farm divorce

If the family farm was inherited, does this affect the outcome on divorce?

In our team we have dealt with many farming divorce cases, both large and small. We’ve noticed that It is very unusual to come across a first generation farm these days. With land prices having increased so much in the last 20 years, the majority of farms have been accumulated over a number of generations. We often act for the third or fourth generation.

This article looks at whether inheritance or gift of that land is relevant to the financial settlement that will be made in a farming divorce and is part of a series of articles on this. Our first article covered how farm divorces are different to other types of divorce.

What happens to the inherited farm on divorce?

In a typical farming situation, where the farm has been accumulated through inheritance and gift as well as the efforts of the spouses, the person who inherited the farm will undoubtedly have an advantage.

The Court must look at whether the farm is matrimonial or non matrimonial in nature. Land that has been inherited or gifted over generations may be regarded as non matrimonial.

On the other hand, it may be that some of the land will have been purchased by the spouses within their marriage using commercial borrowing or accumulated profits of their partnership. That might be more vulnerable to sale or division on divorce as it will be regarded as a matrimonial asset. This is a complex area and careful accountancy and legal advice needs to be taken.

What happens to the non inheriting spouse on divorce?

In a marriage of any reasonable length, although the non inheriting spouse may not expect to receive an equal share of the farm, their needs must still be met and housing will be a priority.

There are also the needs of any minor children if they are not going to continue to live at the farm following the divorce. Almost inevitably therefore, even if all the farm was inherited, the non inheriting spouse will be entitled to receive capital to house themselves and it is likely that some form of income provision or pension provision may be made.

The financial settlement for a farm divorce

The extent of the provision will depend to some extent on the financial state of the farm.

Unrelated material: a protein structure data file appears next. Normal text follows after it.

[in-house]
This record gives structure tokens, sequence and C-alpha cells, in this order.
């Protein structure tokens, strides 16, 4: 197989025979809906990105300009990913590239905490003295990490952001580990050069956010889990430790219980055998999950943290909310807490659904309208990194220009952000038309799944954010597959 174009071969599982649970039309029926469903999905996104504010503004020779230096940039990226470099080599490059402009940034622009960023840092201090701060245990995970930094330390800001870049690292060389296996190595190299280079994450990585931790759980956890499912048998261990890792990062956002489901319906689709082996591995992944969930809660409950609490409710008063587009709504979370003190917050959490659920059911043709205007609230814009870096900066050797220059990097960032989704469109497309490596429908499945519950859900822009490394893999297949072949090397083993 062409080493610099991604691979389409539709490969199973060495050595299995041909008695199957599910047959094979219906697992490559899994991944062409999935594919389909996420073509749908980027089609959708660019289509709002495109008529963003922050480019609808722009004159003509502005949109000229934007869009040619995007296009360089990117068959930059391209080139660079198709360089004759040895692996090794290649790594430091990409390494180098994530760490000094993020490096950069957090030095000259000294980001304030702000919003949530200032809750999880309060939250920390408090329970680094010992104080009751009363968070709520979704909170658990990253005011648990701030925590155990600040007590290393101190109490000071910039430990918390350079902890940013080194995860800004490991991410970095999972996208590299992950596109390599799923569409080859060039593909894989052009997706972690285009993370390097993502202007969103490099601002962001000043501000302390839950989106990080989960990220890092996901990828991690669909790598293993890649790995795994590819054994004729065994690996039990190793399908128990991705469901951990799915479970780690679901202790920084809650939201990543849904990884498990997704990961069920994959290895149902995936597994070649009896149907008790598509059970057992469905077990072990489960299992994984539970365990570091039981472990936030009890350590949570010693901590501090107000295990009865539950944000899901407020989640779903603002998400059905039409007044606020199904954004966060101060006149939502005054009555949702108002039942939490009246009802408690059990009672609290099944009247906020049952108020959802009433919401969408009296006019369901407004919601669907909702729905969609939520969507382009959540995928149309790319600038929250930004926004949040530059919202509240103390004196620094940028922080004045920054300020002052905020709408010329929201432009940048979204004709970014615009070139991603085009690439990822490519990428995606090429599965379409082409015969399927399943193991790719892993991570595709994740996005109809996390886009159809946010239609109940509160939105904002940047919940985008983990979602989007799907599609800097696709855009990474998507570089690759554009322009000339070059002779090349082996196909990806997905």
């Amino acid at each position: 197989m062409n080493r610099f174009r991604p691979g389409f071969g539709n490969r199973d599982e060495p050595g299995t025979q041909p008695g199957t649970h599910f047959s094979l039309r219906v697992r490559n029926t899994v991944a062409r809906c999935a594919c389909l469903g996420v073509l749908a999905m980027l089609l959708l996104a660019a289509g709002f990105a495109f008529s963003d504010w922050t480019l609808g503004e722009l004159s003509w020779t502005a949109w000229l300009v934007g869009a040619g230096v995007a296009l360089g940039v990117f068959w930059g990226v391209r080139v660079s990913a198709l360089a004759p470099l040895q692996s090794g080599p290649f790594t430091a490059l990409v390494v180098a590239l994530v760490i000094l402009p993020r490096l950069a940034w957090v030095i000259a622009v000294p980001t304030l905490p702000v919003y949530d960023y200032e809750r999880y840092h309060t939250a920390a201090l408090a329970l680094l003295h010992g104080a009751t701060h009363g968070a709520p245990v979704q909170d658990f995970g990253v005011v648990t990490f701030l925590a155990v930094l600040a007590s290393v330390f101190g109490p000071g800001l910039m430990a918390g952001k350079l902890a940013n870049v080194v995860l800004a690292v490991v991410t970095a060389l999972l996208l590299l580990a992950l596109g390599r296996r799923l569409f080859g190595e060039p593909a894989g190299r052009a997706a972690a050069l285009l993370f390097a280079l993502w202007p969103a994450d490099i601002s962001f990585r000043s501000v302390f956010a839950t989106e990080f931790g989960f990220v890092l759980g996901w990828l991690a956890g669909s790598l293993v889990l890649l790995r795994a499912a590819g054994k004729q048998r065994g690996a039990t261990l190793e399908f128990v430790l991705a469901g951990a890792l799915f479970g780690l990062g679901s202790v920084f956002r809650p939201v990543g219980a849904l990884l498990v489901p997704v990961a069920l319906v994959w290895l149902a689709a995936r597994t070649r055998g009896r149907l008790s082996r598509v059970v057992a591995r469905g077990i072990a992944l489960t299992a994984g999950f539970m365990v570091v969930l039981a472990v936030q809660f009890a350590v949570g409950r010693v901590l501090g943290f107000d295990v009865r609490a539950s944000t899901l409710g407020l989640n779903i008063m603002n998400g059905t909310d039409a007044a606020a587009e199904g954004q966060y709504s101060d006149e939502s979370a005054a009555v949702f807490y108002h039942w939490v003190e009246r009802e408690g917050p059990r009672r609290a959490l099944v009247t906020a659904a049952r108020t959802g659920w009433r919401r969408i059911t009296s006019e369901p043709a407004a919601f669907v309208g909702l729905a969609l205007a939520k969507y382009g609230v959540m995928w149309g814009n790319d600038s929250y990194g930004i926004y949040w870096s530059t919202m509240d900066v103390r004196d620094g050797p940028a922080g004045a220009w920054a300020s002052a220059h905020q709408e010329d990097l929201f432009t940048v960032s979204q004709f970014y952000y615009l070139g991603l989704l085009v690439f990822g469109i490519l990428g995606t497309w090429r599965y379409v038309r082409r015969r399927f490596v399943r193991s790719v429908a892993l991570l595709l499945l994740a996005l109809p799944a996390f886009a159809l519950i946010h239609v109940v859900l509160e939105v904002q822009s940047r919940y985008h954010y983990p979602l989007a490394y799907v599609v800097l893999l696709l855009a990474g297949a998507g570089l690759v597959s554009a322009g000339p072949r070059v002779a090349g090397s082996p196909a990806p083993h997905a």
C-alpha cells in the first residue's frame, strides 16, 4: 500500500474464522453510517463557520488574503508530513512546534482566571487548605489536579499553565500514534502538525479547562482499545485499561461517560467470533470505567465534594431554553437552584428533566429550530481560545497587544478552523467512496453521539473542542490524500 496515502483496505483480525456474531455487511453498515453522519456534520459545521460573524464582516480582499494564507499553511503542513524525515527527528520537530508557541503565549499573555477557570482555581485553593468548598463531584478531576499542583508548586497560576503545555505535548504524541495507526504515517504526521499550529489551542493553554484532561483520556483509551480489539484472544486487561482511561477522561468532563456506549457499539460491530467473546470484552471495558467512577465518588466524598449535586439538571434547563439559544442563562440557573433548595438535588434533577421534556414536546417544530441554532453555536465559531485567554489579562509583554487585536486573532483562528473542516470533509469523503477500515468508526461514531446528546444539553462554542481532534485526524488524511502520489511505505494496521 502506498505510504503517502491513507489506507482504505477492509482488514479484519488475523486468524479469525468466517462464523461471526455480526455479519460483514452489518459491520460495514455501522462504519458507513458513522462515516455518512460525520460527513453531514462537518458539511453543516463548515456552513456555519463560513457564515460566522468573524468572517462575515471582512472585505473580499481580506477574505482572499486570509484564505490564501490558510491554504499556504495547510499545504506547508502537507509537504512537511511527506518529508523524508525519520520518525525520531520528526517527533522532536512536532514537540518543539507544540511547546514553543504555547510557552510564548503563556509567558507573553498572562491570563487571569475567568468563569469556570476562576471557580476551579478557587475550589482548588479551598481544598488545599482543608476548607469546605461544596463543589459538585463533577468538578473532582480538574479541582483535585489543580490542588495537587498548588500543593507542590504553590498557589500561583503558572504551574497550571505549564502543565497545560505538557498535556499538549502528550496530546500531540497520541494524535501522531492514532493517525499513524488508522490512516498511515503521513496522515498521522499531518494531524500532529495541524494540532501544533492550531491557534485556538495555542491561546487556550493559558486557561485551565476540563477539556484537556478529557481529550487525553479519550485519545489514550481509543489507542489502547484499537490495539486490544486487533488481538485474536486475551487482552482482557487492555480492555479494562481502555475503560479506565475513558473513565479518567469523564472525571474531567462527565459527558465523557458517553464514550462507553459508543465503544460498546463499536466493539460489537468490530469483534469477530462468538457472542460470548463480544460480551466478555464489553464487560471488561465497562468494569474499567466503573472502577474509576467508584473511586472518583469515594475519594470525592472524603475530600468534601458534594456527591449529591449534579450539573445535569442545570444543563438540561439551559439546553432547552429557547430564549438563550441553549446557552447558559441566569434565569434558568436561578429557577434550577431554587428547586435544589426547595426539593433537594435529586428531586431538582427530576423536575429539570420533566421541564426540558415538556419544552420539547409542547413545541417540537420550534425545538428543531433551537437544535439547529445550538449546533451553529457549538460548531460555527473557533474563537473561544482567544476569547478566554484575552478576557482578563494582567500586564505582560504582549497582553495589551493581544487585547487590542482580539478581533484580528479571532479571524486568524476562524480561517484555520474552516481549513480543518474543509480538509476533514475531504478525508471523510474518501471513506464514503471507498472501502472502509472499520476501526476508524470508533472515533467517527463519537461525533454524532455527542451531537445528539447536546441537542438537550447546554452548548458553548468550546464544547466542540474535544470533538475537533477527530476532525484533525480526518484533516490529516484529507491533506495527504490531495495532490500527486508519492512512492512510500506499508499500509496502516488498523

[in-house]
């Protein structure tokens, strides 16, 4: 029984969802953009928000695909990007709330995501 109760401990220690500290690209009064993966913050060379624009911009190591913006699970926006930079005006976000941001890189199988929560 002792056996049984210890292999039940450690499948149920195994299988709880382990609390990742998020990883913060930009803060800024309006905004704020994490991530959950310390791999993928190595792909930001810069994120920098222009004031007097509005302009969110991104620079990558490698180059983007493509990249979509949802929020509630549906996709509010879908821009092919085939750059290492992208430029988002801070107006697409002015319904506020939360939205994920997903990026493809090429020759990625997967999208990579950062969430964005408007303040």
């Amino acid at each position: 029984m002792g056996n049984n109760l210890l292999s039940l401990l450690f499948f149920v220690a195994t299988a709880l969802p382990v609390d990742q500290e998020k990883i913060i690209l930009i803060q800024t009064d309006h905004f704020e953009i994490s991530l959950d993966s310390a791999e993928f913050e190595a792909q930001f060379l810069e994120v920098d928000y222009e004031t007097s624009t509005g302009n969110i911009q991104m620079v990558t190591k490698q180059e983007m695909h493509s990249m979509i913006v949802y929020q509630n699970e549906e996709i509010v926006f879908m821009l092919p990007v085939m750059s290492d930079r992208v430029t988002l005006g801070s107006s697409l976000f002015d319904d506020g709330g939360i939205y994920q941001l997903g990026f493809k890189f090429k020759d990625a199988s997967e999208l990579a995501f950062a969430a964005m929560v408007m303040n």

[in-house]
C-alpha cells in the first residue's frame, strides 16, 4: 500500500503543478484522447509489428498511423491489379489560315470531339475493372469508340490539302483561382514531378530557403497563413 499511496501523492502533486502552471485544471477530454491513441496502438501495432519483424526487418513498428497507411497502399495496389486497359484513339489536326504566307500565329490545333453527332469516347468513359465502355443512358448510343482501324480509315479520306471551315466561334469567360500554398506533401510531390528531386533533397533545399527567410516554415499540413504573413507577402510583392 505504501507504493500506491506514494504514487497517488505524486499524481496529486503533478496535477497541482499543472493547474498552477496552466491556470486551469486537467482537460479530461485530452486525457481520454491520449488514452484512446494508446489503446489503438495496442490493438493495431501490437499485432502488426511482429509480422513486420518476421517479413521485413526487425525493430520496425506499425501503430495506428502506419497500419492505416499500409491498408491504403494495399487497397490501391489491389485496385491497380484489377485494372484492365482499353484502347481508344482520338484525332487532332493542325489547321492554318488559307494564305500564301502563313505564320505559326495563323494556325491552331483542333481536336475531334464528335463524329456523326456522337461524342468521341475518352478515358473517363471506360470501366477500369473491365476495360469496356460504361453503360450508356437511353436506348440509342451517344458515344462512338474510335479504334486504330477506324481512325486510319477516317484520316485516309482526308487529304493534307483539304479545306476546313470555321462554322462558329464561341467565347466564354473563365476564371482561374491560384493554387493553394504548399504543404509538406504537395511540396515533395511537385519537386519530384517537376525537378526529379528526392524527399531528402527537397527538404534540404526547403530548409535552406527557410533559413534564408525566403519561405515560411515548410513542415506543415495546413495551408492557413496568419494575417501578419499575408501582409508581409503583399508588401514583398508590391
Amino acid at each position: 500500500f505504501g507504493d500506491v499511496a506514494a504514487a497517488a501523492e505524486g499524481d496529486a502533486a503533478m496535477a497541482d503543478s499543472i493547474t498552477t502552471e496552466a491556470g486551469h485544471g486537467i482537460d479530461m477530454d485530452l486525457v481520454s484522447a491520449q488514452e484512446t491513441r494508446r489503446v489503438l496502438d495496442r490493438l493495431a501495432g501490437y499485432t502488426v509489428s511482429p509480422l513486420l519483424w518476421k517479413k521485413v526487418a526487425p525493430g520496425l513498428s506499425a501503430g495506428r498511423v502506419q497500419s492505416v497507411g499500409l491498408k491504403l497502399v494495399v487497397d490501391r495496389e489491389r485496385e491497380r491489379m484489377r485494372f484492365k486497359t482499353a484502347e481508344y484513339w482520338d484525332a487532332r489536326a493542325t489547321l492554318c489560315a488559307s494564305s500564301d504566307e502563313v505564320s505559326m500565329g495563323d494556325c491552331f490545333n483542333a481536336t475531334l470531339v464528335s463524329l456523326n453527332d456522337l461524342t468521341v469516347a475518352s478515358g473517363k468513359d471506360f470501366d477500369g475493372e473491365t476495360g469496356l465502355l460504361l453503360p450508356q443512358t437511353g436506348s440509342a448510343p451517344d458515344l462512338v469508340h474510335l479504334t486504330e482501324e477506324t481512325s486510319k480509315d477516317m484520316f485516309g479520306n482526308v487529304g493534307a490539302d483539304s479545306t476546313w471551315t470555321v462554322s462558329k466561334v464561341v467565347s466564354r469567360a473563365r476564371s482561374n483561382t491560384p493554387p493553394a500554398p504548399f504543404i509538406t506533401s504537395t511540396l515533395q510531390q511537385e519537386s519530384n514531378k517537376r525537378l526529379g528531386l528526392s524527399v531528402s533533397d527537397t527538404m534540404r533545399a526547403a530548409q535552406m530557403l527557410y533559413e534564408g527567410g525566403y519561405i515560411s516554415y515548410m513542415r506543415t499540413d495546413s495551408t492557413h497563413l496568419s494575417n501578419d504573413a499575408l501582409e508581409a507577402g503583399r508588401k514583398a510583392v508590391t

A farm which is subject to very little borrowing and has cash at the bank is more vulnerable to having to raise a larger sum for housing the “outgoing” spouse than a farm which is very heavily borrowed.

If the farm is generational in nature the divorce court will be much more reluctant to damage the viability of the farm by heavy borrowings for re-housing especially if there is another generation already involved in the farm and hoping to take it on in the future.

Solutions to achieve fairness in a farm divorce

A good way to proactively protect the farm and the couple is by setting up pre-nuptial or post-nuptial agreements. However, even without these, sometimes inventive solutions can be used to achieve some fairness between the spouses whilst allowing the farm to remain viable.

Examples of this may be the transfer of ownership of some of the land to the outgoing spouse who then agrees to let the land back to the spouse remaining on the farm. This helps to give some capital fairness and income to the non farming spouse.

Another possibility would be the development of farm out-buildings or some other diversification to raise more income or capital. Again it is vital that specialist legal and accountancy advice is taken and we work closely with our colleagues in our agricultural and planning teams in devising the best solutions.

Finally it is often not unusual for several generations to be involved in the farm at one time. Sometimes the elderly parents may still own some or all of the farmland itself whilst farming in partnership with other family members. In a divorce it is sometimes necessary for non divorcing parties such as the land owning parents to become formally involved in the divorce proceedings to protect the farm as best they can – this process is called intervention and will be the subject of another article in this series.